By Kelsey Mays | August 26, 2014 | Comments (1)

Feds: Car-to-Car Tech Can Save Lives

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A new report by the National Highway Traffic Safety Administration gives a sneak peek at the future of accident avoidance. The agency says two technologies, left-turn assist and intersection-movement assist, could prevent as many as 592,000 accidents and 1,083 traffic fatalities a year. They're part of a burgeoning future of V2V, or vehicle-to-vehicle, technology.

Related: U.S. Government Considers Mandatory Vehicle-to-Vehicle Communication

The 305-page report, which includes analyses of privacy and security implications, accompanies NHTSA's proposal to issue rules around vehicle-to-vehicle safety technology. The highlighted technologies, LTA and IMA respectively, have yet to be sold on mass-market vehicles. But the study suggests they could help prevent a lot of collisions.

By Kelsey Mays | August 19, 2014 | Comments (3)

Chevrolet, Ford Kick Off Labor Day Sales Early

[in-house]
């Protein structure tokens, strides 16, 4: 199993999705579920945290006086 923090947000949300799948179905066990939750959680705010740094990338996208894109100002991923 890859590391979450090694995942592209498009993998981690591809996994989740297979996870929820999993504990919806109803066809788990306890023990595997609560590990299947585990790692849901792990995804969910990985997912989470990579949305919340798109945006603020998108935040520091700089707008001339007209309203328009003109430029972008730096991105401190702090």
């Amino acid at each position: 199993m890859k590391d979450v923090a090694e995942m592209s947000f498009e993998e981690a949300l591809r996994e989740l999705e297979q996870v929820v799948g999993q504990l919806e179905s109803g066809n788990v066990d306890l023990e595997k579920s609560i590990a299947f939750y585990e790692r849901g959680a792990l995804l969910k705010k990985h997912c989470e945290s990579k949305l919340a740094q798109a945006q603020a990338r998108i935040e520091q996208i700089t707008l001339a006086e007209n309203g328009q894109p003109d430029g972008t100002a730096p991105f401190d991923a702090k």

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It's still a couple weeks before you can fire up the barbecue and watch your alma mater get steamrolled by the Southeastern Conference, but some car dealers are kicking off Labor Day early — on the sales front, that is. Automotive News reports (subscription required) that Ford launched its Labor Day sale on July 29. The sale, which runs through Sept. 2, includes most of its lineup save the 2015 Mustang, F-Series and commercial vans, according to Automotive News.

Related: July's Fastest- and Slowest-Selling Cars

We checked the offers, and most involve zero-percent financing for as long as 72 months, or offers of up to around $3,000 off an Escape, $3,500 off an Edge and $3,500 off a Fusion (all 2014s). That's more than what Ford offered on the Fusion a year ago, but incentives don't appear to have increased a great deal in the past month, so this summer sale could mostly be a new name for existing spiffs.